Was chatting up Michael Johnson the other day about the relative impact of the looming Super Bowl XLV in comparison to what he's seen happen to Olympic cities. Economic impact, enduring legacies, improved infastructures and whatnot.
Johnson, a five-time gold medalist and Dallas' most decorated Olympian, had two interesting points.
1. Dallas, once and for all, can prove to the world it's not Dallas.
2. Dallas, in theory, is capable of some day hosting an Olympics.
He's serious, on both accounts.
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"A lot of the key components in Dallas are already in place as far as venues and hotels and local universities," Johnson says. "It could happen."
The fact that the Dallas 2012 project barely got off the ground and the fact that we can't even build a friggin' bridge over the Trinity River without sinking into a levee notwithstanding, Johnson says erasing a well-worn stereotype is a more realistic possibility when the world watches Super Bowl XLV in Arlington. Dallas has the chance to sharpen its world-wide image as a progressive, modern area highlighted more with technology than tumbleweeds, and more with global headquarters than 10-gallon hats.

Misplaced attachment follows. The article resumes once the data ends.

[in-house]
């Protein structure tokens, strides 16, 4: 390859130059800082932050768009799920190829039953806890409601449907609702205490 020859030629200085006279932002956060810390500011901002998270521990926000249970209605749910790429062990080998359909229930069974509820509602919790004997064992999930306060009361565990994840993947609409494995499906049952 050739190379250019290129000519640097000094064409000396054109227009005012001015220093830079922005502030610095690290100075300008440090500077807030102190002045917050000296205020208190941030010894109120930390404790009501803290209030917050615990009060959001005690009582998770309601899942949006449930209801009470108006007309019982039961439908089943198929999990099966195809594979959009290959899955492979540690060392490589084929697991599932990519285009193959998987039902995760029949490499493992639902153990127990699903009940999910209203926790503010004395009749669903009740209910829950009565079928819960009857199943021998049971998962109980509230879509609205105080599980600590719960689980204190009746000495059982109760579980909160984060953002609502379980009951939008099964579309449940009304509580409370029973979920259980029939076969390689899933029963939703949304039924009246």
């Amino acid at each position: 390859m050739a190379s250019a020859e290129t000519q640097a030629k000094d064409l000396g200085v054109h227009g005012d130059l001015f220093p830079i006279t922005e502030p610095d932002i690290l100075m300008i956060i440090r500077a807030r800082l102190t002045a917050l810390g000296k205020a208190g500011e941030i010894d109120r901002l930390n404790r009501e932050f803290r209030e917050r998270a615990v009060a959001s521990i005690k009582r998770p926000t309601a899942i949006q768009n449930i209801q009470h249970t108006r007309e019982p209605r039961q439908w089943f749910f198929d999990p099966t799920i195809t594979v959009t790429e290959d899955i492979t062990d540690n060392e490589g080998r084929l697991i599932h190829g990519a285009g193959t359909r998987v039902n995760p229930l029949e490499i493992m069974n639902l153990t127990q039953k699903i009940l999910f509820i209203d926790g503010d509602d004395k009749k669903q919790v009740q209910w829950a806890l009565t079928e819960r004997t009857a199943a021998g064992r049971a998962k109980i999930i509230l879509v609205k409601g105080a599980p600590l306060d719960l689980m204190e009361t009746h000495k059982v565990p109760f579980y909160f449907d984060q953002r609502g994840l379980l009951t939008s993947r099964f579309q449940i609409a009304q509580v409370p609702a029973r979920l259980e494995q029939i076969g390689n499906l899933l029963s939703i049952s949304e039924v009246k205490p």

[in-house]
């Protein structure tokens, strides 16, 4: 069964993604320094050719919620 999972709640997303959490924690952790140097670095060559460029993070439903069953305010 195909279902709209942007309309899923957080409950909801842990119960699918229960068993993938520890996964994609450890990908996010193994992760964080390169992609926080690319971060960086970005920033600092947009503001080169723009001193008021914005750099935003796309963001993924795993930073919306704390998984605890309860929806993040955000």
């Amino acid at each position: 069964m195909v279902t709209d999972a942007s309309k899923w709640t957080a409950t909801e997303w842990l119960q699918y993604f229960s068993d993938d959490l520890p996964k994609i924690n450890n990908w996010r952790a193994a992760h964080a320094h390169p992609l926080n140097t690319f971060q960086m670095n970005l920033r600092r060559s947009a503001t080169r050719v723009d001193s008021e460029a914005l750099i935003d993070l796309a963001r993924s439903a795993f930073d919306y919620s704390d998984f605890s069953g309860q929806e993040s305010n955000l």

"Traveling the world the last 20 years it's amazing what a lot of the world thinks about north Texas," says Johnson. "Trust me, the TV show Dallas is still huge is Europe. Still. So many people see us as oil wells and cowboy hats, riding horses to work. I'm not saying there's not a certain charm to that, and it's definitely a part of our culture. But north Texas - Arlington and Dallas and Fort Worth - is so much more than that. It's a progressive, vibrant place with cutting edge companies and technology and new urbanism. It'll be nice to be able to put that part on display for the world to see for a change."
Now if you'll excuse me, I have to go plow the back 40.